A day late and a dollar short: Starbucks finally honors its pledge to install WiFi blocking mechanisms in its stores.

In the age of social media shaming, it’s a wonder that some companies think they can get away with failing to keep their promises.

A case in point is Starbucks Coffee. For a number of years now, there have been concerns raised by Starbucks customers and other consumers about the easy ability to access pornography websites via the free public WiFi at the company’s store locations.

You may have witnessed it – people viewing such material in full view of other customers, without regard to whether there are minors present or any other ameliorating factors.

In such matters there’s such a thing as propriety. It isn’t illegal to view (most) pornography, but there’s a time a place for everything.

What it most certainly isn’t is copulating on the beach, or viewing hardcore pornography in a public space like a shopping mall, a coffee shop an airplane.

You’d think all of this would be obvious to a company like Starbucks — seeing as how “socially aware” the company purports to be. But it took protests from 75+ groups beginning in 2014 to convince the company to block access to porn sites for people using the public WiFi at its stores.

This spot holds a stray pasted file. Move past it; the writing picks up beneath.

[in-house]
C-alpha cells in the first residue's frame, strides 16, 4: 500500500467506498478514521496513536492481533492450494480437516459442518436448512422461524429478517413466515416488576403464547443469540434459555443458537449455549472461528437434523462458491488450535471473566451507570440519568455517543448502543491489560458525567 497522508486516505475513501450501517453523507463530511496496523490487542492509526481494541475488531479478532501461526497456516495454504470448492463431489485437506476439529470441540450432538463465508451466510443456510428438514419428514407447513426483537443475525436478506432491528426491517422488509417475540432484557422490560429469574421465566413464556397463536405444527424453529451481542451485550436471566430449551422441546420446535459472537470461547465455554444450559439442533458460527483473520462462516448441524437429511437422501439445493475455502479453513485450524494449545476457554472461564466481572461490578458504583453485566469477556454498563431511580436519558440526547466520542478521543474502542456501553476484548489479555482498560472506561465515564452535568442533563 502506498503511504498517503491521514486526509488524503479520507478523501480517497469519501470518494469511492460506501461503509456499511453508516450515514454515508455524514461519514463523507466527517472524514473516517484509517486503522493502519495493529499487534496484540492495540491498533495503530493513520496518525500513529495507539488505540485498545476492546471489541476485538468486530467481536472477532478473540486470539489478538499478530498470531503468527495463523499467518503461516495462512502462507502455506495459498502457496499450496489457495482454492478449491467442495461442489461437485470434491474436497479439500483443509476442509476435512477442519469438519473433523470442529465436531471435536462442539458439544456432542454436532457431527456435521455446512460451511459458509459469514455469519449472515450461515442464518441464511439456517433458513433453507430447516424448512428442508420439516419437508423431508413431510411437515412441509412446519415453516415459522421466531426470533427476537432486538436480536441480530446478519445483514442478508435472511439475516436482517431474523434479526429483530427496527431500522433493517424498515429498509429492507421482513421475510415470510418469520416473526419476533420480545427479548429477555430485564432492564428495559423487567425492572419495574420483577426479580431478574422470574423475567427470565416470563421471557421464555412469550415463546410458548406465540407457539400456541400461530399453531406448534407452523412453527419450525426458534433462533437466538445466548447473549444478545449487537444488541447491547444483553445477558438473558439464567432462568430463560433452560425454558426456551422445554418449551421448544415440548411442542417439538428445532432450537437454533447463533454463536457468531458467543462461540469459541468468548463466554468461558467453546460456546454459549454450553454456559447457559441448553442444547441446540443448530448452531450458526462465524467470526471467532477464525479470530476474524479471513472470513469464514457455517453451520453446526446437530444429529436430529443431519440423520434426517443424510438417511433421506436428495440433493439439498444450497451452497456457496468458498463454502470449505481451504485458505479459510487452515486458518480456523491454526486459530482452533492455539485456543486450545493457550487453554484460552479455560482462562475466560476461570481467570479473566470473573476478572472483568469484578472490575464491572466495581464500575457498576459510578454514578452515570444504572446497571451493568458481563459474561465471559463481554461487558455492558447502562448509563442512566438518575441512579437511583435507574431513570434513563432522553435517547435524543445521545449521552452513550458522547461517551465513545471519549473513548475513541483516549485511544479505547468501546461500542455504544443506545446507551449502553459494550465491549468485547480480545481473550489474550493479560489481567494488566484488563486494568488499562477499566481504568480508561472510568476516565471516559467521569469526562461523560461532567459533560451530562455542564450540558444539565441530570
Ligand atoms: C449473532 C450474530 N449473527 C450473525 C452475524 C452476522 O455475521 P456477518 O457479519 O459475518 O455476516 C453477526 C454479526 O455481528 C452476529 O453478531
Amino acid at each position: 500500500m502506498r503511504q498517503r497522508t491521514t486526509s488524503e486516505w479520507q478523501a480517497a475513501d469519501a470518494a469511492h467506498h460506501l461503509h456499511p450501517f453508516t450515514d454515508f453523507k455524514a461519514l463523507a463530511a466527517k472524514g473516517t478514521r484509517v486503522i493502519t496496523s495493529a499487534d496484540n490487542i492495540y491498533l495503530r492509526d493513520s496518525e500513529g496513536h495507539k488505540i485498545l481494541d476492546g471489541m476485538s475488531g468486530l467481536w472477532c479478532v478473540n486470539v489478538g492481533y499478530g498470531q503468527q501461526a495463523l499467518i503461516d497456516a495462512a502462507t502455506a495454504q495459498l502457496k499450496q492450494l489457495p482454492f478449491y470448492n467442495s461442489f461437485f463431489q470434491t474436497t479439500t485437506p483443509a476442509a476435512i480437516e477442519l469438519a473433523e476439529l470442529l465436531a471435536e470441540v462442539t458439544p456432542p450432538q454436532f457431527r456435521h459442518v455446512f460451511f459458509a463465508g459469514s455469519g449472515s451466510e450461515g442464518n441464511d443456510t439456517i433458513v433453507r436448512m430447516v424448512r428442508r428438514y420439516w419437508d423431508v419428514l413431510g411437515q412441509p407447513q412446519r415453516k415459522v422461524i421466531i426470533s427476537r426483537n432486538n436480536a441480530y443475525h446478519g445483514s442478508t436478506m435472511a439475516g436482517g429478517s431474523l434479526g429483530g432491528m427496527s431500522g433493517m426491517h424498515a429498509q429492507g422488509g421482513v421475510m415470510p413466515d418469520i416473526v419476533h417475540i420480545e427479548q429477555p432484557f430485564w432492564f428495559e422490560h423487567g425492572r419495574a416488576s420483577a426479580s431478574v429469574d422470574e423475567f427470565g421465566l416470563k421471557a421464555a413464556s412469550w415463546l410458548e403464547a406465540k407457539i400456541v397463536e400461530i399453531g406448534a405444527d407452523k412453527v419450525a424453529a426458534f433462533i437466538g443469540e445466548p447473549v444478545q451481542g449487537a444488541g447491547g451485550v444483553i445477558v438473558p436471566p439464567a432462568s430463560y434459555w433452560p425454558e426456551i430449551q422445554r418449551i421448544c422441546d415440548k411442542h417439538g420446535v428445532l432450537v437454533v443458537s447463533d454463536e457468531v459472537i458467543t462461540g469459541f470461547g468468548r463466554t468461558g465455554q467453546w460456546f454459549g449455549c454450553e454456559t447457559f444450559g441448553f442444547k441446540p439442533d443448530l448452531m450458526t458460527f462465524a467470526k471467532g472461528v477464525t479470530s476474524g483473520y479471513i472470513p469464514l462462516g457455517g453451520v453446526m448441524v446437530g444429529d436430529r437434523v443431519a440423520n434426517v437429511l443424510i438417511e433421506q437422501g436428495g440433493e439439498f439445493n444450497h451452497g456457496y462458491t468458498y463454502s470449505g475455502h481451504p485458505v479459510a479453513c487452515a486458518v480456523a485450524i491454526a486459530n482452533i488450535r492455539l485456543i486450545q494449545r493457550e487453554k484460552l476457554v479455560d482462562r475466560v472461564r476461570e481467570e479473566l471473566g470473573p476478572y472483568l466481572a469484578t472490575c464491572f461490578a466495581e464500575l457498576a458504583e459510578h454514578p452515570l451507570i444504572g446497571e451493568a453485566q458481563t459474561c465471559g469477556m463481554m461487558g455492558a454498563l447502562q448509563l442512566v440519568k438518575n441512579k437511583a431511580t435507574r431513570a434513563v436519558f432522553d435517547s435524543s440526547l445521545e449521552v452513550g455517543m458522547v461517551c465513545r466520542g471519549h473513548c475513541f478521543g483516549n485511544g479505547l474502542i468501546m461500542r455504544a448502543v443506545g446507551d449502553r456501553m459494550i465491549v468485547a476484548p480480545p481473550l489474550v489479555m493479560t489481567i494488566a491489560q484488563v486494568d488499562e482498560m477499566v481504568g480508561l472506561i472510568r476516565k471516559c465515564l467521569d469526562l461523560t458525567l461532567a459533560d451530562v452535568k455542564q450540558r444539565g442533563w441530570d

It took two years, but in 2016 Starbucks bowed to pressure and announced publicly that it would be rolling out porn blocking mechanisms across all of its stores.

But then … it didn’t happen.

What was Starbucks thinking? In its wisdom, did it think that by simply making the announcement the controversy would blow over?  That’s either naïve or willfully arrogant.

In any case, after waiting several more years for action to occur, a new online petition in November from a group called CitizenGo quickly gained more than 26,000 signatures — inside of a week, in fact.

Commenting on the effectiveness of the new effort, Donna Hughes, who heads up Enough is Enough, the Internet safety umbrella organization representing the 75+ groups concerned about Starbucks’ lack of action, explained why the petition resonated with so many people:

“By breaking its [earlier] commitment, Starbucks is keeping the doors wide open for convicted sex offenders and others to fly under the radar from law enforcement and use free, public WiFi services to access illegal child porn and hardcore pornography. Having unfiltered hotspots also allows children and teens to easily bypass filters and other parental control tools set up by their parents on their smartphones, tablets and laptops.”

Considering the speed in which the November petition reached critical mass, social media has only grown in its reach since 2016. What took two years to obtain a (broken) promise from Starbucks to implement blocking mechanisms for its store’s public WiFi took just one week this time around.

Starbucks has now confirmed to several news outlets that it is recommitting to install blocking software for its store locations in 2019.

We’ll see how good the company is in honoring its pledge this time around. My guess is that they won’t play with fire a second time around.